The Lebanese authorities have received indictments and accompanying arrest warrants relating to the murder of former Prime Minister Rafik Hariri and 21 others in a huge blast in Beirut.
An important milestone in bringing to justice those responsible for the terrible events of Feb. 14, 2005, has been reached. As we wait for the people accused to be arrested let us reflect soberly on the work of the Special Tribunal for Lebanon.
This is a decisive moment for the Lebanese, their state and for international justice. It is also a decisive moment for the region. Recent events across the Middle East show that the desire for justice and human dignity is universal. Over the past decades political assassinations in Lebanon have killed scores of people. The terrorism of the streets is indiscriminate — it kills political leaders and civilians alike — and can only be fought in the courtroom.
As president of the Special Tribunal for Lebanon, I appreciate that this is a lengthy and sometimes painful process for people in Lebanon, in particular for the victims of the crimes. To them I apologize for how long this is taking and I thank them for their patience.
Justice is undoubtedly slow, but not because those engaged in international tribunals do not work with alacrity. It is because the cases are very complex, the investigations must be meticulous and the judicial procedures must be absolutely unbiased and fair. Justice is also methodical and relentless, as the recent arrest of Ratko Mladic, 15 years after he was indicted, and the opening of the second trial for the Khmer Rouge crimes show.
Our unflinching determination to establish the truth behind what happened on Feb. 14, 2005, will continue whatever the prevailing political environment in Lebanon, the region or internationally. We are of course aware that in Lebanon, as elsewhere, justice has to operate within a political environment, which inevitably leads to baseless accusations of judicial bias.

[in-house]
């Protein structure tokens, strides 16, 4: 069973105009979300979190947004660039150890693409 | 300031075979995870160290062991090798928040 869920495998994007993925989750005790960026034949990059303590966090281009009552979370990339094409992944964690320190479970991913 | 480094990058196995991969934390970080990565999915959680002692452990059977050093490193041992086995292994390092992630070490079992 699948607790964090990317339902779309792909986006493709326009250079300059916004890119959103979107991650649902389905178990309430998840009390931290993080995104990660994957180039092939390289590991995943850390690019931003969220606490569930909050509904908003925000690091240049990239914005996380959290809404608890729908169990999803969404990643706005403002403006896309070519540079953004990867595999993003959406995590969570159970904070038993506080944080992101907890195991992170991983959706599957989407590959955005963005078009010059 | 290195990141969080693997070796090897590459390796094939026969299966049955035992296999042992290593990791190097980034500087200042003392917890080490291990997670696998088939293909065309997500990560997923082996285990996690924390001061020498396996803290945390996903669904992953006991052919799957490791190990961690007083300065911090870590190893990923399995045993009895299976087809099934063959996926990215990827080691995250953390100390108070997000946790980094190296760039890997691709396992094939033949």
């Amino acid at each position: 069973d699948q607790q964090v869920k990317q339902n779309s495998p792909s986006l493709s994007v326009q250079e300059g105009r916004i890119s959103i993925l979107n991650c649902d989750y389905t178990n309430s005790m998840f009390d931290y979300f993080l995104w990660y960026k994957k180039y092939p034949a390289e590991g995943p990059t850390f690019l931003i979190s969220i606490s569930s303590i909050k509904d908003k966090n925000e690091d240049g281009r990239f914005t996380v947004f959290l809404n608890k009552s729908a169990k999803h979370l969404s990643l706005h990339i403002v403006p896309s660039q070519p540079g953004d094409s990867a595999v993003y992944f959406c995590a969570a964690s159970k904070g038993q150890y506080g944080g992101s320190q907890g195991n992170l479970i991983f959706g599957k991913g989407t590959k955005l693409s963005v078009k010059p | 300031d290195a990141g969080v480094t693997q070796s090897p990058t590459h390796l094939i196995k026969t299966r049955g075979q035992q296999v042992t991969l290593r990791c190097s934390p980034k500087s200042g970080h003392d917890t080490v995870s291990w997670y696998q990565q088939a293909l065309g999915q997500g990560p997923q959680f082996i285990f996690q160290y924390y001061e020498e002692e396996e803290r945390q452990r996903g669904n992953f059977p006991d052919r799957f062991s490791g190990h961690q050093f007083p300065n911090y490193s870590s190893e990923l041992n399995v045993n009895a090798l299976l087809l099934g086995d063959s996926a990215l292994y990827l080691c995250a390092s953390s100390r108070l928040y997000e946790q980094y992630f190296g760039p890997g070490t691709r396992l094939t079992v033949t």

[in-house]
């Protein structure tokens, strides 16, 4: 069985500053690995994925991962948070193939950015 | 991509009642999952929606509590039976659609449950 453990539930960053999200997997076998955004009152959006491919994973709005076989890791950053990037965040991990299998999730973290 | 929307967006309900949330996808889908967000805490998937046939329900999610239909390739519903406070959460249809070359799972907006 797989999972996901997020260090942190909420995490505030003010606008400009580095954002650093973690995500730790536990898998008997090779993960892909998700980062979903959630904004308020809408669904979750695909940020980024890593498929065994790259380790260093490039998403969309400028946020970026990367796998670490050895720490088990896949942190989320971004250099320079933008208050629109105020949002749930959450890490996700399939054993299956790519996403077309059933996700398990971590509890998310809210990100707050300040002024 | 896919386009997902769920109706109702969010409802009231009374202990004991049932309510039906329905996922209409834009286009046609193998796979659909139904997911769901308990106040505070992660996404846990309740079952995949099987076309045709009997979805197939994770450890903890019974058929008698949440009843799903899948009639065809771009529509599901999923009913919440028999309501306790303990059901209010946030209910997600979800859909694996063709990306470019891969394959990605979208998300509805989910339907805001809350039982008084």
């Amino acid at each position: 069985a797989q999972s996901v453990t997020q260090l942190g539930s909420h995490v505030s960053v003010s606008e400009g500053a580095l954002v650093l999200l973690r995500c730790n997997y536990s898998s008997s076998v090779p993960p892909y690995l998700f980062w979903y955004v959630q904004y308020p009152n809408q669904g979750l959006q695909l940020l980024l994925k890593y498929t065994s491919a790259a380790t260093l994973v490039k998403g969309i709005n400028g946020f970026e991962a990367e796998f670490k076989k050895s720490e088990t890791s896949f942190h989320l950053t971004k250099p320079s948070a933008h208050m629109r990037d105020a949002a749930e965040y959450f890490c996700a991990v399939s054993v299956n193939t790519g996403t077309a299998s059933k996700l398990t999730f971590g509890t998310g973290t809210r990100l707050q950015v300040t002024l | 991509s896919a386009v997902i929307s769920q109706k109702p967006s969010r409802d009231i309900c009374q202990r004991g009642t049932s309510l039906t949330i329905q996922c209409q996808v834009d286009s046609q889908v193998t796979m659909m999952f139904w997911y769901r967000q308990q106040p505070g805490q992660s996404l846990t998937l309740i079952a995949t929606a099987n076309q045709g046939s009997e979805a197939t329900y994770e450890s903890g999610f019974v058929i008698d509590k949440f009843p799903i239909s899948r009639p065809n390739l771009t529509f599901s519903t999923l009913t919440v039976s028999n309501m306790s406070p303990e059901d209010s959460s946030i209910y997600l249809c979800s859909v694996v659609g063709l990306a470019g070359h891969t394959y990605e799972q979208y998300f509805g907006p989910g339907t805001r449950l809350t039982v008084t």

Some claim that our pursuit of justice will threaten the stability of Lebanon. This is wrong, for true stability can only be reached when those responsible for horrific crimes are called to account and the animosity of the various sectarian groups is laid to rest. It is the international character of the Special Tribunal for Lebanon that shields the judicial proceedings from Lebanon’s political struggles and also allows this court to maintain a long-term perspective on the need for justice as a foundation for lasting peace and stability.
It was Lebanon, a proud founding member of the United Nations, which requested a tribunal of international character to pursue two fundamental aims: first, to uphold and to practice the principle of judicial accountability for those who grossly deviated from the rules of human decency; second, to entrench the notion that democracy cannot survive without the rule of law, justice and respect for fundamental human rights for all, including the right to life and security.
I wish to remind the government of Lebanon of its international obligations, which are unambiguous. They include the arrest and detention of those named in the indictment; the continued protection of our judges, staff and counsel; and the financial contribution of Lebanon to our work, which is essential to allow independent and fair judicial proceedings to take place. Justice can only be achieved through the assistance of the relevant domestic authorities.
The work ahead is challenging for Lebanon and for the Special Tribunal. Never before has a legal case been brought at an international court for a terrorist crime. Terrorism inherently breeds injustice and insecurity. International justice is the best tool to combat this anarchy both to establish the truth and to promote order.
In the upheavals of recent months the citizens of the Middle East have made it clear to the world that the rule of law and accountability are among the pillars upon which they want to build their societies. This tribunal is an opportunity for a judicial awakening in Lebanon and the region. It is an opportunity that must not be missed.
Antonio Cassese, president of the Special Tribunal for Lebanon. He previously served as president of the International Criminal Tribunal for the former Yugoslavia and chairman of the International Commission of Inquiry on Darfur.